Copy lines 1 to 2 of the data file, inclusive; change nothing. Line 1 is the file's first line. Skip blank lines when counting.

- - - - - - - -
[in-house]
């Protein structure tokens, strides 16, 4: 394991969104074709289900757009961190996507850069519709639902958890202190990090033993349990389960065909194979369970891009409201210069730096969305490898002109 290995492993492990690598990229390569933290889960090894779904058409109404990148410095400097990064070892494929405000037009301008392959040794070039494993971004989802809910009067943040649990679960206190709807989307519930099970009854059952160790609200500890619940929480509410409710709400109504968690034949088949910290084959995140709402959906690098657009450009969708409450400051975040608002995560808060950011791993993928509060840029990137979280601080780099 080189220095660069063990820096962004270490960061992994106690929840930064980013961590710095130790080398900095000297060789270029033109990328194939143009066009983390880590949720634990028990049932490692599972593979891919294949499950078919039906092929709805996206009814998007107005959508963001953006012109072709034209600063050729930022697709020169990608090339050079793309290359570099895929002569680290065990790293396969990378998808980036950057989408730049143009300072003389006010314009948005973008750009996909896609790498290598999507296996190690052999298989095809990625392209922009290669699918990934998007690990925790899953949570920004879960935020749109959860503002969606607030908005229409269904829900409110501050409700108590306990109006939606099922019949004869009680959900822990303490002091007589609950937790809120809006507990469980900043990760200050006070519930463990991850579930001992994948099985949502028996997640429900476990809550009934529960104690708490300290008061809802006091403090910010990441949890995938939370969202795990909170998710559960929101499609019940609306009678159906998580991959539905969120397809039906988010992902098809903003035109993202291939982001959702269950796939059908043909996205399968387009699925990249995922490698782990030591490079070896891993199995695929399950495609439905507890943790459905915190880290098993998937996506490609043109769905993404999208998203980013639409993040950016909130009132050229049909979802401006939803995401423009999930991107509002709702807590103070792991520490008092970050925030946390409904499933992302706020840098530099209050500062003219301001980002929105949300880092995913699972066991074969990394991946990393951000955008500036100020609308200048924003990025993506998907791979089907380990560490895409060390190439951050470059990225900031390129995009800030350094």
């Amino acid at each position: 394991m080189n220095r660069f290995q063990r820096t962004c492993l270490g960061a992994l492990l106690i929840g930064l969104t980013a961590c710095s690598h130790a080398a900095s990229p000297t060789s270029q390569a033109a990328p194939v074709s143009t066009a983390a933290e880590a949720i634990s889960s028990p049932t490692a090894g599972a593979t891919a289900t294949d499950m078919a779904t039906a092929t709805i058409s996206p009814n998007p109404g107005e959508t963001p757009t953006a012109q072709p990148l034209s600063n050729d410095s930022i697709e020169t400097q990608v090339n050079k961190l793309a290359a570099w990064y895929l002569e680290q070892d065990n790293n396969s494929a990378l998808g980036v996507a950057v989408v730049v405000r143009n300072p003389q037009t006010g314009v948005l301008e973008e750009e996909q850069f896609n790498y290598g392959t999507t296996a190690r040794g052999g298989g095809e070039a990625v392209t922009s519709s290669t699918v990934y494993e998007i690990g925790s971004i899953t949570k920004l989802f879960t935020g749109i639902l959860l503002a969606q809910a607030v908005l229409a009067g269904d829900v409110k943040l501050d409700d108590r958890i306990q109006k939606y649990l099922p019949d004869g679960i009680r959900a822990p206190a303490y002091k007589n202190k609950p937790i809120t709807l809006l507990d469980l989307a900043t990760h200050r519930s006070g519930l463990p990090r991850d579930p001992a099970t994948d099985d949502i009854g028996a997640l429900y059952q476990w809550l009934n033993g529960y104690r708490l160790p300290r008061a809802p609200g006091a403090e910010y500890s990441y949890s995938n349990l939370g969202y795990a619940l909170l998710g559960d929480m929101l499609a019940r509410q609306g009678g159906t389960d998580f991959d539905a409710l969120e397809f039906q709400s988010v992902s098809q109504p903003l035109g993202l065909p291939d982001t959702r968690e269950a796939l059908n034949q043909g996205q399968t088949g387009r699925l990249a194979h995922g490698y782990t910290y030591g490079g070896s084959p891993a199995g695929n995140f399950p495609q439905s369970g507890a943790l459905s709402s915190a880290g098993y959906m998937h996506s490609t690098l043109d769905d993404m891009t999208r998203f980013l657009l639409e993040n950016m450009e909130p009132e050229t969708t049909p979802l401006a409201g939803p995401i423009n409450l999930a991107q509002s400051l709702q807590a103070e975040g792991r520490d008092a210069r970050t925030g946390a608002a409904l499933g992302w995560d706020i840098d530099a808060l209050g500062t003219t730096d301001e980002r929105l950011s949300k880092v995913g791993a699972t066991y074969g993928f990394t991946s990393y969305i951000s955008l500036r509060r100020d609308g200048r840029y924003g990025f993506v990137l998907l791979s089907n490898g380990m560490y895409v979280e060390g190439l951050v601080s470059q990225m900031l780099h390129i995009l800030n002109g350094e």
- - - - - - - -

[in-house]
């Protein structure tokens, strides 16, 4: 394991969104074709289900757009961190996507850069519709639902958890202190990090033993349990389960065909194979369970891009409201210069730096969305490898002109 290995492993492990690598990229390569933290889960090894779904058409109404990148410095400097990064070892494929405000037009301008392959040794070039494993971004989802809910009067943040649990679960206190709807989307519930099970009854059952160790609200500890619940929480509410409710709400109504968690034949088949910290084959995140709402959906690098657009450009969708409450400051975040608002995560808060950011791993993928509060840029990137979280601080780099 080189220095660069063990820096962004270490960061992994106690929840930064980013961590710095130790080398900095000297060789270029033109990328194939143009066009983390880590949720634990028990049932490692599972593979891919294949499950078919039906092929709805996206009814998007107005959508963001953006012109072709034209600063050729930022697709020169990608090339050079793309290359570099895929002569680290065990790293396969990378998808980036950057989408730049143009300072003389006010314009948005973008750009996909896609790498290598999507296996190690052999298989095809990625392209922009290669699918990934998007690990925790899953949570920004879960935020749109959860503002969606607030908005229409269904829900409110501050409700108590306990109006939606099922019949004869009680959900822990303490002091007589609950937790809120809006507990469980900043990760200050006070519930463990991850579930001992994948099985949502028996997640429900476990809550009934529960104690708490300290008061809802006091403090910010990441949890995938939370969202795990909170998710559960929101499609019940609306009678159906998580991959539905969120397809039906988010992902098809903003035109993202291939982001959702269950796939059908043909996205399968387009699925990249995922490698782990030591490079070896891993199995695929399950495609439905507890943790459905915190880290098993998937996506490609043109769905993404999208998203980013639409993040950016909130009132050229049909979802401006939803995401423009999930991107509002709702807590103070792991520490008092970050925030946390409904499933992302706020840098530099209050500062003219301001980002929105949300880092995913699972066991074969990394991946990393951000955008500036100020609308200048924003990025993506998907791979089907380990560490895409060390190439951050470059990225900031390129995009800030350094």